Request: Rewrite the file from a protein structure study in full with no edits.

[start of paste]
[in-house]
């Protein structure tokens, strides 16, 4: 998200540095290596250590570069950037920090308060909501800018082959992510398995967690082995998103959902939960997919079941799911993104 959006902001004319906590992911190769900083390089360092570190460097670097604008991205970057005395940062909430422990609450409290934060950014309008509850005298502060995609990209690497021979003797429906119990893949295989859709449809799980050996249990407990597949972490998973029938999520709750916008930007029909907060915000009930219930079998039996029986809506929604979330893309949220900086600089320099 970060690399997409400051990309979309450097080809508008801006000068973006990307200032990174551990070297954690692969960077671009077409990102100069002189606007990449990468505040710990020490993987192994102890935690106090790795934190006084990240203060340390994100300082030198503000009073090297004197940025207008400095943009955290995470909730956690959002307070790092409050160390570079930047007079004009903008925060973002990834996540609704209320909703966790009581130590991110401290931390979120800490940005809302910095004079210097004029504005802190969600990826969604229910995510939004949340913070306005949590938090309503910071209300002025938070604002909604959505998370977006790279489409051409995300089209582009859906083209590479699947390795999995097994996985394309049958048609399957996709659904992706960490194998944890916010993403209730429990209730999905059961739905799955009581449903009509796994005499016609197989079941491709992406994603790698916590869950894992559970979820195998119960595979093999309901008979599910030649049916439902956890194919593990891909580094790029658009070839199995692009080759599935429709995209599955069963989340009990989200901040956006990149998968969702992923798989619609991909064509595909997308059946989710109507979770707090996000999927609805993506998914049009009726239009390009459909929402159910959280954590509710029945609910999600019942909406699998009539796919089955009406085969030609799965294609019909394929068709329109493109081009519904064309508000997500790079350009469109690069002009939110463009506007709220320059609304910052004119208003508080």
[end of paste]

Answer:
[in-house]
């Protein structure tokens, strides 16, 4: 998200540095290596250590570069950037920090308060909501800018082959992510398995967690082995998103959902939960997919079941799911993104 959006902001004319906590992911190769900083390089360092570190460097670097604008991205970057005395940062909430422990609450409290934060950014309008509850005298502060995609990209690497021979003797429906119990893949295989859709449809799980050996249990407990597949972490998973029938999520709750916008930007029909907060915000009930219930079998039996029986809506929604979330893309949220900086600089320099 970060690399997409400051990309979309450097080809508008801006000068973006990307200032990174551990070297954690692969960077671009077409990102100069002189606007990449990468505040710990020490993987192994102890935690106090790795934190006084990240203060340390994100300082030198503000009073090297004197940025207008400095943009955290995470909730956690959002307070790092409050160390570079930047007079004009903008925060973002990834996540609704209320909703966790009581130590991110401290931390979120800490940005809302910095004079210097004029504005802190969600990826969604229910995510939004949340913070306005949590938090309503910071209300002025938070604002909604959505998370977006790279489409051409995300089209582009859906083209590479699947390795999995097994996985394309049958048609399957996709659904992706960490194998944890916010993403209730429990209730999905059961739905799955009581449903009509796994005499016609197989079941491709992406994603790698916590869950894992559970979820195998119960595979093999309901008979599910030649049916439902956890194919593990891909580094790029658009070839199995692009080759599935429709995209599955069963989340009990989200901040956006990149998968969702992923798989619609991909064509595909997308059946989710109507979770707090996000999927609805993506998914049009009726239009390009459909929402159910959280954590509710029945609910999600019942909406699998009539796919089955009406085969030609799965294609019909394929068709329109493109081009519904064309508000997500790079350009469109690069002009939110463009506007709220320059609304910052004119208003508080």